The Wisdom of Markets

Those invested in the primacy of traditional public schools–notably the teachers unions, bureaucrats and others who financially benefit from the current set-up–insist that the government is best suited to be in charge of educating our nation’s children, and that any individual or group that pushes for school privatization is greedy, and looking to “get rich off the backs of kids.” One of their stock-in-trade mantras is that education is too important to leave to the whims of the market.

To show how ludicrous this argument is, let’s compare education to food. Both are essential to life. But imagine that you could only get your food from the government supermarket. Worse, you would be restricted to the store in your zip-code and what food you buy no matter how rancid the meat, how overripe the fruit, or how incompetent the store employees are. Some well-to-do families could bypass low-quality stores and pay a steep price to shop at a privately-run market. But families without means don’t have that option, and are stuck with their lousy zip-code mandated grocery store. While studies that have shown that private markets offer higher quality food than the government stores, the government grocery establishment–most notably its employee unions–rigidly fights to maintain its monopoly.

The biggest bugaboo for the government grocery store monolith is supermarket choice. The cartel’s zealots insist that vouchers and other choice plans siphon precious resources, and that the best way to make existing stores more effective is to throw more taxpayer money at them. They will then point out how hard their employees work, and that any attempt at supermarket choice shows disrespect for their dedicated clerks. And as George Mason University economics professor Don Boudreaux points out in his excellent essay on the subject, “Some indignant public-supermarket defenders would even rail against the insensitivity of referring to grocery shoppers as ‘customers,’ on the grounds that the relationship between the public servants who supply life-giving groceries and the citizens who need those groceries is not so crass as to be discussed in terms of commerce.”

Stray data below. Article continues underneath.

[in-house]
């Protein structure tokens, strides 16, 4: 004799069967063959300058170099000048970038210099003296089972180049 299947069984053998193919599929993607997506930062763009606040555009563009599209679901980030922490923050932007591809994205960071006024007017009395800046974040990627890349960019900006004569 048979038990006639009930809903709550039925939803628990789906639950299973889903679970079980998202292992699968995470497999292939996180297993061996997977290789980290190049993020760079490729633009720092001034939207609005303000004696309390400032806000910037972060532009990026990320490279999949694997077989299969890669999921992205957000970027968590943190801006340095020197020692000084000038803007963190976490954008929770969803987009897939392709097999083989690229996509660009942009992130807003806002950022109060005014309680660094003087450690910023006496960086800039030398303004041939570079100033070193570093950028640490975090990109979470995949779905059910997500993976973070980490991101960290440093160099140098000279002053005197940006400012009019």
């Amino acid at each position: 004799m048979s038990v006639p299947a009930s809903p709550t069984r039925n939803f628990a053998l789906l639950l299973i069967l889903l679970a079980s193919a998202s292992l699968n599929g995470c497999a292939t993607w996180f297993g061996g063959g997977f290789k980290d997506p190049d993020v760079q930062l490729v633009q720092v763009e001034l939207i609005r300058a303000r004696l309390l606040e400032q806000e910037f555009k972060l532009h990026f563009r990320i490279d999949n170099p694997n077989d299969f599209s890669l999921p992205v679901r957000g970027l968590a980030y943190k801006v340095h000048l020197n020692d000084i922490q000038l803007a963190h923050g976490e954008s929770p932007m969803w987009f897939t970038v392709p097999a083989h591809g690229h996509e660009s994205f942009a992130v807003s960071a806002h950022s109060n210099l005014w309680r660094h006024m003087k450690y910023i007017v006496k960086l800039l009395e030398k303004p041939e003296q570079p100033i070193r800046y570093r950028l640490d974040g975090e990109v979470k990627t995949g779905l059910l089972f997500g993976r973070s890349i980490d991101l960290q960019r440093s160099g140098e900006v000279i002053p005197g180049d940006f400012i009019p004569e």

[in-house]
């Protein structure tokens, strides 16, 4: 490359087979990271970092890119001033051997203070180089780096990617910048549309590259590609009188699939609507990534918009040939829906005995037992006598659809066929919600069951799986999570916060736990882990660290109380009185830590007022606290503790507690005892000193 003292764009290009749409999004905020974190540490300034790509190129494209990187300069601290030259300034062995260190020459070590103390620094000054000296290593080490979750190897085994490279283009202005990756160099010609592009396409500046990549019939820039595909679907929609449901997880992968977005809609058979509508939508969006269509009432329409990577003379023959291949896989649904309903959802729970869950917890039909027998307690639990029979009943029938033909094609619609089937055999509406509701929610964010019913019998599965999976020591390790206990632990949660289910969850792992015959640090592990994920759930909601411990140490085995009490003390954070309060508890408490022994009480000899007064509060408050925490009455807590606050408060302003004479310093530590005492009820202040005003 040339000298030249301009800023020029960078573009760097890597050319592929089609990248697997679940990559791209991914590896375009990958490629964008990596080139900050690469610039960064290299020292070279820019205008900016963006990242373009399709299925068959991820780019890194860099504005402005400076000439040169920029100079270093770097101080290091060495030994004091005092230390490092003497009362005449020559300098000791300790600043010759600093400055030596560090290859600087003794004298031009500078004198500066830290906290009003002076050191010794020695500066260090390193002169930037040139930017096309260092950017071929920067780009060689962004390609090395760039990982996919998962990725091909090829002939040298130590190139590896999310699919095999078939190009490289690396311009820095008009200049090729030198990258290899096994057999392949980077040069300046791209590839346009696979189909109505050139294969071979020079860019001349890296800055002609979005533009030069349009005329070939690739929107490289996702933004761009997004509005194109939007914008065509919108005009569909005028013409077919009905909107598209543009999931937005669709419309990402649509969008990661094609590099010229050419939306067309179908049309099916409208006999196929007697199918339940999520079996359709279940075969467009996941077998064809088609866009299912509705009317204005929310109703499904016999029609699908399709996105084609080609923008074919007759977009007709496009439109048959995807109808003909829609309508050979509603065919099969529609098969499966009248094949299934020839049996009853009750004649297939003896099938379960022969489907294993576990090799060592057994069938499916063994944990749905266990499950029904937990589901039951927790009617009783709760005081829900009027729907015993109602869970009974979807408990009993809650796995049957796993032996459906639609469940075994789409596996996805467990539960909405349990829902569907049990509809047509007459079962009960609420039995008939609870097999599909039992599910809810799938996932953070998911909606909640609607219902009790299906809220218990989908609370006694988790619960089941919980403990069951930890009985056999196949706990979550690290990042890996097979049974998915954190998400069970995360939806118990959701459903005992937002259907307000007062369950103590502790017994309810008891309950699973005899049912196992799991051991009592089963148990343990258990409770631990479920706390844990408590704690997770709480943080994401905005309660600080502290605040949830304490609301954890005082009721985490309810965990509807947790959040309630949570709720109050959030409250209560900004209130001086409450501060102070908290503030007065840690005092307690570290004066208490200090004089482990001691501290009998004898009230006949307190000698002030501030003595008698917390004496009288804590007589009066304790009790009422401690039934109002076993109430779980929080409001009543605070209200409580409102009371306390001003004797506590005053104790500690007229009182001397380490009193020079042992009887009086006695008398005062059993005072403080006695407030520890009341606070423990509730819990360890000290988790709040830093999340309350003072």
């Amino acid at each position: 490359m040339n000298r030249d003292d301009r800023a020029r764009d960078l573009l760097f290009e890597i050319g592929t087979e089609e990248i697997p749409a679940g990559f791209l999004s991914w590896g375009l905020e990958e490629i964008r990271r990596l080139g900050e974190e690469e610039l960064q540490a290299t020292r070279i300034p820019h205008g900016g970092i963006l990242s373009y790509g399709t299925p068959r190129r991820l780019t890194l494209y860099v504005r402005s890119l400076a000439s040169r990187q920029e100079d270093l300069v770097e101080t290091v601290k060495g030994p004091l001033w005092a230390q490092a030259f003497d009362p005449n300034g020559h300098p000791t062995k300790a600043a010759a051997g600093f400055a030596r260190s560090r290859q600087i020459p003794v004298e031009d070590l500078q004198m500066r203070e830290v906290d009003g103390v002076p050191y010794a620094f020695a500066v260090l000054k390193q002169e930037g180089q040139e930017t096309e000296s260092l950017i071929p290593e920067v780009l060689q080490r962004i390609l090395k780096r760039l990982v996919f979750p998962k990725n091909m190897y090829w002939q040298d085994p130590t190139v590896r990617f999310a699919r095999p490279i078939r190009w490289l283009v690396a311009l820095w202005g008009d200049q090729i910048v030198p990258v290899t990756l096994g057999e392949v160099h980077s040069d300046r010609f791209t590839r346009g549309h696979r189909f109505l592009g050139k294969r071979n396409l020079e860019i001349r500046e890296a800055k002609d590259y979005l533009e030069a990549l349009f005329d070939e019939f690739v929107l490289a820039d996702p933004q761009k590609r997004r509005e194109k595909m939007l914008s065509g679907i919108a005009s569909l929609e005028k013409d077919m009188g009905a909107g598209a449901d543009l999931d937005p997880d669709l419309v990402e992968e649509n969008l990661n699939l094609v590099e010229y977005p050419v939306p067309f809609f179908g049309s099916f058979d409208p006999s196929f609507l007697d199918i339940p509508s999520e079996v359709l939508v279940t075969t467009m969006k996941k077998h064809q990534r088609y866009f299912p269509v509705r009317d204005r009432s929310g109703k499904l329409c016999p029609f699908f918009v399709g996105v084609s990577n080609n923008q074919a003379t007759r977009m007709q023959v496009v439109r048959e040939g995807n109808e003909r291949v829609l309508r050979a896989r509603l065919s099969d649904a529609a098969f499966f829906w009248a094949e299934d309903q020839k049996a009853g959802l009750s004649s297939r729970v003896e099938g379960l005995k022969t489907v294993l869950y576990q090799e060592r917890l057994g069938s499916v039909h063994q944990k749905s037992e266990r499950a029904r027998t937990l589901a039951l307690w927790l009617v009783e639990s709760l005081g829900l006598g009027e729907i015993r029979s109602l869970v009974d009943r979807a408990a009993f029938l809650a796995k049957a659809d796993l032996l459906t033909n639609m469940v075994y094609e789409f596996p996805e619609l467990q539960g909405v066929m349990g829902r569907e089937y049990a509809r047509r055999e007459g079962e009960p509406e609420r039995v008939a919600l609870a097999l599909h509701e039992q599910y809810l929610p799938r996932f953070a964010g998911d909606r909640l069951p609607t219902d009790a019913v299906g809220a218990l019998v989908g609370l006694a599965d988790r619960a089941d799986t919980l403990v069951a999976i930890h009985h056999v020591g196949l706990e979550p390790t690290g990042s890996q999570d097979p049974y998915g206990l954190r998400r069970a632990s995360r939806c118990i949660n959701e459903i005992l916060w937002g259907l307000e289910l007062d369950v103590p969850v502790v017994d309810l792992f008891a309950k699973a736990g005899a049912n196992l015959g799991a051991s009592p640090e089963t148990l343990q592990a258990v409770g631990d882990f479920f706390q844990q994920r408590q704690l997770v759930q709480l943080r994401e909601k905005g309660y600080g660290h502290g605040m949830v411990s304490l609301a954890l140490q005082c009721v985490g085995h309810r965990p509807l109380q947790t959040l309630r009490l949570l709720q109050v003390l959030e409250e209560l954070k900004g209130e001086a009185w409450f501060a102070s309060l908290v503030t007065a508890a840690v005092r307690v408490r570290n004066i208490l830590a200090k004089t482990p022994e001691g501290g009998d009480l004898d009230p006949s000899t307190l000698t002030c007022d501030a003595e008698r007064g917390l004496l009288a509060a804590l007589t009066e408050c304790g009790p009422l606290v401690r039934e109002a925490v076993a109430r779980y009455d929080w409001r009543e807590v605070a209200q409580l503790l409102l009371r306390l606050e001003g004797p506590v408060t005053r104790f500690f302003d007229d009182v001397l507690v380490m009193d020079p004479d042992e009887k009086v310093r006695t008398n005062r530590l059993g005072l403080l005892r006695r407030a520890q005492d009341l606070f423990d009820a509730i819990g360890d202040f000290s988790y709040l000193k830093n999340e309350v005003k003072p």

The good news is that more and more people are seeing through the education establishment’s vapid talking points. Late last year, a poll by Real Clear Opinion Research found that 68 percent of registered voters said they support school choice and just 22 percent were against. Importantly, the numbers varied little across sub-groups: 69 percent of 18-24 year-olds were in favor as were 68 percent of 55-64 year-olds; 68 percent of whites were in favor, while 71 percent of blacks supported the concept.

A survey conducted by Beck Research found very similar results. Released in January, the poll reveals that nationally 73 percent of Latinos and 67 percent of African-Americans back “the broad concept of school choice,” as do 75 percent of millennials.

It’s important to note that both polls were taken before the coronavirus reared its ugly head. There is no doubt that the favorable numbers have increased, very possibly significantly. In fact, one recent poll showed that 40 percent of families are more likely to homeschool or virtual school after experiencing the lockdown.

Education, like food, is essential for human existence. Leaving either up to a government monopoly, which has absolutely no incentive to improve the quality of its product, can have pernicious consequences on consumers and, indeed, all citizens.

This article originally appeared in the California Policy Center.

About Larry Sand

Larry Sand, a former classroom teacher, is the president of the non-profit California Teachers Empowerment Network—a nonpartisan, non-political group dedicated to providing teachers and the general public with reliable and balanced information about professional affiliations and positions on educational issues. The views presented here are strictly his own.

Photo: Filo/Getty Images

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